“The misleading NYT article painted the Amhara community as committing a horrific act,” said Tewodrose Tirfe, chair of the Amhara Association of America. He noted that assessments by the Ethiopian Human Rights Commission, Ethiopian Human Rights Council, and various Western media that have managed some ground investigations in the western Tigray areas in question have not reported actions amounting to systematic ethnic cleansing. “It is this type of reporting that has led many Ethiopians to lose confidence in the Western media and analysts that solely depend on Western media.”
The AAA clearly has an agenda that is biased toward the Amhara. But the AAA statement raises entirely justifiable concerns, such as that systemic ethnic cleansing is a big claim and “extraordinary claims require extraordinary evidence.” The AAA does not refute that atrocities have occurred, with both Tigrayans and Amhara killed by the other side. But they are right to note that as tragic and repulsive as individual atrocities are, there remains a bar set by the U.S. government for what constitutes ethnic cleansing. Currently, it is simply not established that this has been reached in Tigray.
“The misleading reporting by the NY Times has been reproduced by other western outlets and referenced by policymakers,” AAA’s Tewodrose says. “It is now part of the ecosystem and will continue to be a key element of disinformation campaigns unless and until the NYT understands the damage the article has caused and retracts and apologizes to Ethiopians and its general readership. We hope NYT does the right thing and helps heal divisions it intensified among our Ethiopian community.”
The AAA explains that one of its main concerns is how the article, as well as the announcement by Blinken, “will sow further divisions in the Ethiopian American community.” As I wrote in an article for The American Conservative in early 2019, when some social media users in America appeared to be stoking ethnic violence in Ethiopia, due to decades of government suppression, Ethiopia’s media landscape is institutionally weak. This means that many Ethiopians seek outside sources for their news, including activists and diaspora-run media in the U.S. It’s a double-edged sword: capable of filling a sore need for more information but also of pushing Ethiopia toward even greater calamity when freedom of expression is abused by media and activists to foment tension and partisanship, even ethnic violence.
The anti-Ethiopian government strategy is very social media heavy—especially on Twitter—with supporters encouraged to create new accounts and respond to content about the conflict while also spreading hashtags and tweeting at influential Twitter users. The Ethiopian government, no slouch with online propaganda either, has countered by positioning itself in the role of fact-checker and provider of reliable information, using spurious claims to leverage its position as the voice of reason and accuracy, usurping the job that the media should be doing. The result is an extremely confusing information environment compounded by a general sense of suspicion about the information coming out about the conflict.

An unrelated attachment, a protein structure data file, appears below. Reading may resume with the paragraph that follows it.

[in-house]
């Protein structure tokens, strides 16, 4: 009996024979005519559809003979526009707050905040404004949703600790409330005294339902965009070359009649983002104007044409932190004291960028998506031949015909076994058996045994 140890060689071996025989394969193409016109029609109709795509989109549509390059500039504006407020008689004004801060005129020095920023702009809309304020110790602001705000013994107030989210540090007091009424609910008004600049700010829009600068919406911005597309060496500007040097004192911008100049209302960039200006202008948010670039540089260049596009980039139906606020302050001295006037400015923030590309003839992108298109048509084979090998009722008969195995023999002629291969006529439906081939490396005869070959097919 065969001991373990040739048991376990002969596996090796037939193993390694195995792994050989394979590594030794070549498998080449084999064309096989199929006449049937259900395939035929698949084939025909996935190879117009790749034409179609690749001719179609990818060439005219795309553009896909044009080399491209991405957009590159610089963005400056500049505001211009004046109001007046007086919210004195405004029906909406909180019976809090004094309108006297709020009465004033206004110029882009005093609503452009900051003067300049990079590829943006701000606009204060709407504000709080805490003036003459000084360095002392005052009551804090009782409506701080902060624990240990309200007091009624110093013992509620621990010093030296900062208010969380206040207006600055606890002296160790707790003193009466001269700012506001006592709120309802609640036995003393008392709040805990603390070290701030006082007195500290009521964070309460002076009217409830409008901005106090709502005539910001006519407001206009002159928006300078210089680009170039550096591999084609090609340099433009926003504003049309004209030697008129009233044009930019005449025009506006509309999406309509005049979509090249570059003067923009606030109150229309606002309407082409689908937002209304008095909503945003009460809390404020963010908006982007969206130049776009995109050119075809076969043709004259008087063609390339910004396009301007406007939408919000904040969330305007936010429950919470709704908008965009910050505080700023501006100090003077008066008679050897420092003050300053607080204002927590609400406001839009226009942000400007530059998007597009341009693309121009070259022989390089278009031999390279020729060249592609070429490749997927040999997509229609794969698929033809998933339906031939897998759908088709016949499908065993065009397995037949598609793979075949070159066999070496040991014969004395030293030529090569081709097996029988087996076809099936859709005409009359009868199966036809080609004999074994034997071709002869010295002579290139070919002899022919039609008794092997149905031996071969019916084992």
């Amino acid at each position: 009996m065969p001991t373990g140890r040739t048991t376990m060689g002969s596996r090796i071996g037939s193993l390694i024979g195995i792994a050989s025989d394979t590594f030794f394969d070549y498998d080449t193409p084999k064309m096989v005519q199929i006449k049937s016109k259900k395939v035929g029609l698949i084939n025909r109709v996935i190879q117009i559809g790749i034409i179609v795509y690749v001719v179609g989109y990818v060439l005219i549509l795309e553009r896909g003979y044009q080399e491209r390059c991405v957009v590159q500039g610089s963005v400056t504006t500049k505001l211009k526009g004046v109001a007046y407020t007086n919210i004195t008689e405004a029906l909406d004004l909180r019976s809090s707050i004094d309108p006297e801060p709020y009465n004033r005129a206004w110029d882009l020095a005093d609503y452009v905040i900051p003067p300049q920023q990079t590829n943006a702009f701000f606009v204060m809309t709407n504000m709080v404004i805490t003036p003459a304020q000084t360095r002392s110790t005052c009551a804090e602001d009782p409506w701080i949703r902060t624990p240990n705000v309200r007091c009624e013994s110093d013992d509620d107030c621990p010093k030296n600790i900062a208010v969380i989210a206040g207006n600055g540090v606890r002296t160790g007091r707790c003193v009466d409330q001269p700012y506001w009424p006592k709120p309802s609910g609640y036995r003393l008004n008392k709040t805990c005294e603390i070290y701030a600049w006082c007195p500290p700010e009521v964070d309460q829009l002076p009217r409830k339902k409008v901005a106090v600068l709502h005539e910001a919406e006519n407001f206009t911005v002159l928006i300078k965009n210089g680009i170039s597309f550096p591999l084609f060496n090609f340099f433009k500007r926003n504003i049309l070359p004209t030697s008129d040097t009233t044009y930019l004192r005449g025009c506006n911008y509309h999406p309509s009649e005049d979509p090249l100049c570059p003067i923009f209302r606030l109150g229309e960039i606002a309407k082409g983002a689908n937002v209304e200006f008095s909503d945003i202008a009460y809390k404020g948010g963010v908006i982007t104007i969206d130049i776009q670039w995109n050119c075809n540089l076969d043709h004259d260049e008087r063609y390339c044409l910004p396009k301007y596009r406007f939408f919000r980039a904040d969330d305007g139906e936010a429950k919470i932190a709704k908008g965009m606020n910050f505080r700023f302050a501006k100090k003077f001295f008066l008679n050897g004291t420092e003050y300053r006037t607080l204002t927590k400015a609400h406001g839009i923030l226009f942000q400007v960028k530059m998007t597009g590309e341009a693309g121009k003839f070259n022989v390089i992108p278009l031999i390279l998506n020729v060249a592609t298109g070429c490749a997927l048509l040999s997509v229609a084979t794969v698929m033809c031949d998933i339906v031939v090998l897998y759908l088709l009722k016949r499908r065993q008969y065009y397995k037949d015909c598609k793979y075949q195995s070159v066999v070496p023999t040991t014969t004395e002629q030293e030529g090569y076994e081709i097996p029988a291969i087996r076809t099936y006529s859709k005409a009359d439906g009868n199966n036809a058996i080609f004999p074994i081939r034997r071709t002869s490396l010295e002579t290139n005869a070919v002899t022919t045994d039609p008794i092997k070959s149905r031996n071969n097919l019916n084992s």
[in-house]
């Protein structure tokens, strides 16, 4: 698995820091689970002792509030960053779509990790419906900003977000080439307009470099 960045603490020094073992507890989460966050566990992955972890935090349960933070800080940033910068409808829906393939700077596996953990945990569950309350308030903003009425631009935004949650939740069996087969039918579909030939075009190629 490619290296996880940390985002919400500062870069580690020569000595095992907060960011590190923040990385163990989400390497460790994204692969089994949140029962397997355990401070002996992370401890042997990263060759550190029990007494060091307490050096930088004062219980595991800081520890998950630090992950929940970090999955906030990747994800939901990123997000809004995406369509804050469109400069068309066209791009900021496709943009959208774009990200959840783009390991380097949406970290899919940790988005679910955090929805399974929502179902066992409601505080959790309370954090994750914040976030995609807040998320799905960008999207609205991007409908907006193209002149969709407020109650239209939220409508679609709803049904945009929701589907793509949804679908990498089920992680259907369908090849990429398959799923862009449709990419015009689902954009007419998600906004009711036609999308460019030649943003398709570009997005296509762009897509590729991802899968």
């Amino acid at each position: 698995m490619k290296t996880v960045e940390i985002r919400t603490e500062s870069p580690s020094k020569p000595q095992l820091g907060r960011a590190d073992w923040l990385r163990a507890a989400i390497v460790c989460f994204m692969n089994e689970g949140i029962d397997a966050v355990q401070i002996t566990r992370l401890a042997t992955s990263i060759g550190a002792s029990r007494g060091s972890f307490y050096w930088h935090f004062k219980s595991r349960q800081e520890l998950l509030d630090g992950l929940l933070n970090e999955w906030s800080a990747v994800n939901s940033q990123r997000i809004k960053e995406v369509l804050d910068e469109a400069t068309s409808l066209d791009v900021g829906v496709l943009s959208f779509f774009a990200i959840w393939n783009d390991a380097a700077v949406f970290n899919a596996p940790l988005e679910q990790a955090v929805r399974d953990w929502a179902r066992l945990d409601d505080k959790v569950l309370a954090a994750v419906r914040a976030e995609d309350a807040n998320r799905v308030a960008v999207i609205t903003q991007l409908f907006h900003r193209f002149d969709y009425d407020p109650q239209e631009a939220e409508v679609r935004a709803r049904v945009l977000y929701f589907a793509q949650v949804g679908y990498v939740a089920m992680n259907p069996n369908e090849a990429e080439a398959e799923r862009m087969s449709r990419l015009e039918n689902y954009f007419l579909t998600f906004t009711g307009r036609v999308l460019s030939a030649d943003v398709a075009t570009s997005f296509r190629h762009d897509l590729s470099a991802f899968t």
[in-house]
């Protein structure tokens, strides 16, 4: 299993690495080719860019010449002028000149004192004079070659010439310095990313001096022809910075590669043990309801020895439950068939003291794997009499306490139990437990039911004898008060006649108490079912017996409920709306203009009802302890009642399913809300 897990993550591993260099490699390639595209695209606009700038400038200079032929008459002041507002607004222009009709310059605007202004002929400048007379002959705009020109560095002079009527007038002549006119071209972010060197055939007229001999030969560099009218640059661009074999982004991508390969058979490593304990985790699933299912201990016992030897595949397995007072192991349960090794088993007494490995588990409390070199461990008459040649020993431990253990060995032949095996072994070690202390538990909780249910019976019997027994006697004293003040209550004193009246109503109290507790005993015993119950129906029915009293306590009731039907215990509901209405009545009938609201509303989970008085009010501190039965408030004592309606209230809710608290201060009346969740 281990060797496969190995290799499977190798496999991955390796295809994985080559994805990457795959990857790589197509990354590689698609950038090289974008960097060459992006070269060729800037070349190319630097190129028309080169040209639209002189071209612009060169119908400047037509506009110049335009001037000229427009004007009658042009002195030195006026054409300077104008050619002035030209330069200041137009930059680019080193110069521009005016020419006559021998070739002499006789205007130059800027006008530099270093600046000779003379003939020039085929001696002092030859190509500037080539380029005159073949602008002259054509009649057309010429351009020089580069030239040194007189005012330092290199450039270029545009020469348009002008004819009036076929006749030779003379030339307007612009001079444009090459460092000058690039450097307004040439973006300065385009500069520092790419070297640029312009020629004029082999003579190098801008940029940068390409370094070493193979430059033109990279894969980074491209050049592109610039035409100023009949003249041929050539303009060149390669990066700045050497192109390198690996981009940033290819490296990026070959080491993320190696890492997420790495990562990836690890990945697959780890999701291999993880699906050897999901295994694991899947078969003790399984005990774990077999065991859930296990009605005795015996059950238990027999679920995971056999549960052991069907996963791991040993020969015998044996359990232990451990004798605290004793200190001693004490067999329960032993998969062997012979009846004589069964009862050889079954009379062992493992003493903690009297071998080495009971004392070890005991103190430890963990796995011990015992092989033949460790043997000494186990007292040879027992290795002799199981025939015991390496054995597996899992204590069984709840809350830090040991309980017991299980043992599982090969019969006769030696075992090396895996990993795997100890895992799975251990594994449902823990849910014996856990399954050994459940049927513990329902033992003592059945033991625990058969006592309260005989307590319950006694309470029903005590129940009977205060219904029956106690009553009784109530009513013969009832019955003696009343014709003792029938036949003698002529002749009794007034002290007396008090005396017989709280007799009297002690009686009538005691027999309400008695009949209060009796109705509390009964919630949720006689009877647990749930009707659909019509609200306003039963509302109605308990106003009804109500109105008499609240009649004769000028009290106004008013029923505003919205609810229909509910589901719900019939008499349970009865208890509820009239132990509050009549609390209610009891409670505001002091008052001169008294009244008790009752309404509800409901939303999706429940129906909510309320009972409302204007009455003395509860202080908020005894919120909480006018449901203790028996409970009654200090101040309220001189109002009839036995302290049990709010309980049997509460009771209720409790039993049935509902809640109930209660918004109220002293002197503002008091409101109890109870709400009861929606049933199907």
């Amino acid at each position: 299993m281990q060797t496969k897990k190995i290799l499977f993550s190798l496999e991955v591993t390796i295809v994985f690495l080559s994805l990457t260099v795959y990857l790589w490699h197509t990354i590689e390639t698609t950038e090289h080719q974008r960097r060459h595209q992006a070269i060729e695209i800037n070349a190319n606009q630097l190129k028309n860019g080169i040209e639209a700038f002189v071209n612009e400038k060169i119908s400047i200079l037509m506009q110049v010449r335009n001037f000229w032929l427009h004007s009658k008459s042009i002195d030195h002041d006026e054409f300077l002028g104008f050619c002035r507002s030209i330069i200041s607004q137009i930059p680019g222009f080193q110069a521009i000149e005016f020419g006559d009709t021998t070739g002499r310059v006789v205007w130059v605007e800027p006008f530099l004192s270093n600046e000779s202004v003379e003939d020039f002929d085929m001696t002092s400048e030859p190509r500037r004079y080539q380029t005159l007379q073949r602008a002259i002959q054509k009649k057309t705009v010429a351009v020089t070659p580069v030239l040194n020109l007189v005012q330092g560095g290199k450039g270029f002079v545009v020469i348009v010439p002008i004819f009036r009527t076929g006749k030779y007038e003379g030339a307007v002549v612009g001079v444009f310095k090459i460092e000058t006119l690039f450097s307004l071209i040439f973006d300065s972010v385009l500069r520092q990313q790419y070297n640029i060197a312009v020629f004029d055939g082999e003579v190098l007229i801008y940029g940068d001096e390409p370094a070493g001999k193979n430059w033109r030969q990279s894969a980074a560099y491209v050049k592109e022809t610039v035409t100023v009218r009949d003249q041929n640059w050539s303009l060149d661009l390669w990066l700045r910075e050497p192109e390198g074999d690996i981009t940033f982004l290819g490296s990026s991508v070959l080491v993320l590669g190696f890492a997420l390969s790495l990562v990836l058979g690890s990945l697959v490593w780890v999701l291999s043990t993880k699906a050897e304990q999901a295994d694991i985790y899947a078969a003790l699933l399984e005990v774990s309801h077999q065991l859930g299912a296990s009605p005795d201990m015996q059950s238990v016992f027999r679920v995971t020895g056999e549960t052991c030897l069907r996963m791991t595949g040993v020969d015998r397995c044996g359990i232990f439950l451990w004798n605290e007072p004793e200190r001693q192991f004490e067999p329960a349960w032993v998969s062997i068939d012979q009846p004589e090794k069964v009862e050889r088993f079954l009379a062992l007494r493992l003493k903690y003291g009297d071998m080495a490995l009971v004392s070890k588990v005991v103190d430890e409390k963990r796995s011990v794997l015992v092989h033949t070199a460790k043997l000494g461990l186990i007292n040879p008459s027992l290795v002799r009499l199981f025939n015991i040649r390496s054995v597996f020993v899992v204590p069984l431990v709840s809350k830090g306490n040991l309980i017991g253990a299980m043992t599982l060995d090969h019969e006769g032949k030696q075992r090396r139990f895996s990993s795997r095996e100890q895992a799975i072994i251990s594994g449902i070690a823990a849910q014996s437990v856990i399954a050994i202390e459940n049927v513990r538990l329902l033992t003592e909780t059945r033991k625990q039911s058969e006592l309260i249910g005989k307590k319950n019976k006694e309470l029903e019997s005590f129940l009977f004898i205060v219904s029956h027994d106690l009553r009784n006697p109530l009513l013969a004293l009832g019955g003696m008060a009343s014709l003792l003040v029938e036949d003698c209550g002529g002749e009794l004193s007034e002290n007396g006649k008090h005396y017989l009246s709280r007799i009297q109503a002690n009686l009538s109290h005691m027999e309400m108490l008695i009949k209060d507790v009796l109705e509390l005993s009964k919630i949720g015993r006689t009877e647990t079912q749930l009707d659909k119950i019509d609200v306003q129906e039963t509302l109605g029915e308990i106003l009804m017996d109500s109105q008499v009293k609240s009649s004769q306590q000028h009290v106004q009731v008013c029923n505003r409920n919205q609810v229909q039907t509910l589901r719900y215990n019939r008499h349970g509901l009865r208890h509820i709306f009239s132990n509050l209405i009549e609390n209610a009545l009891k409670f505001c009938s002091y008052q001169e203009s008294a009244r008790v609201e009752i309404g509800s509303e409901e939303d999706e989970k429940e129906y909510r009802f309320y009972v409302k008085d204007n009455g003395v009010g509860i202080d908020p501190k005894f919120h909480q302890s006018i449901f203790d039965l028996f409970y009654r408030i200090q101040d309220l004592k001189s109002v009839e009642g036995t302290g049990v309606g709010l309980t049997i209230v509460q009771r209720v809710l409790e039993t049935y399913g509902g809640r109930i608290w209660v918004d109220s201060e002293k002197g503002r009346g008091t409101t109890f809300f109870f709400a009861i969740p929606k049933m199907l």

How best to combat the untruths? For a start, by not risking adding fuel to the fire. It’s impossible to know the editorial oversight process applied by the NYT to the article’s publication. The AAA reached out to the paper to express its concerns and has not heard anything back apart from the Nairobi-based correspondent replying that everything that could be said about the document was in the story.
There’s been a fair bit of coverage lately of internal frictions at the New York Times, with a younger, more progressive section of the staff clashing with older and more senior editors who might err on the side of restraint and balance. Perhaps there was a rigorous appraisal in the paper’s office that the headline about ethnic cleansing—which handily would also be clickbait gold—was entirely justified based on the evidence. But for an Ethiopian diaspora association to then do a good editorial job of highlighting journalistic errors and lapses indicates the NYT’s oversight process wasn’t as thorough as when the Old Gray Lady had the likes of myself swooning with admiration when I went to journalism school in 2010.
The most obvious and short-term solution to the question of what has happened in western Tigray resides in Addis Ababa, with its pool of professional, smart, eager, non-partisan journalists, some of whom I know and have communicated with about the Tigray conflict. They are ready to go to the region. Regardless of the size or cachet of the media they are affiliated with, they are good at their jobs and knowledgeable about Ethiopia, with the vast majority especially fond of the country and its people. They are as trustworthy resources of information as you are likely to get.
Continued pressure should be applied until the Ethiopian government permits and facilitates access to Tigray by media—and not just the big names—and relevant foreign and independent agencies, so they can conduct effective investigative reporting without harassment and impediment. After that happens, I will await with interest an update from the NYT’s man in Addis as to whether systematic ethnic cleansing has occurred. It’s an important point, clearly. The Senate aide says numerous reports are coming through of events and tactics that could amount to ethnic cleansing and which must, and can only, be confirmed through rigorous on-the-ground investigation. That way we may get closer to the truth about what is happening in Tigray.
James Jeffrey spent nine years in the British Army, serving in Kosovo, Iraq and Afghanistan, before attending journalism school in Austin, Texas. Since 2012 he has freelanced in America and the Horn of Africa, writing for various international media. Follow him on Twitter @jrfjeffrey and Instagram james_rfj.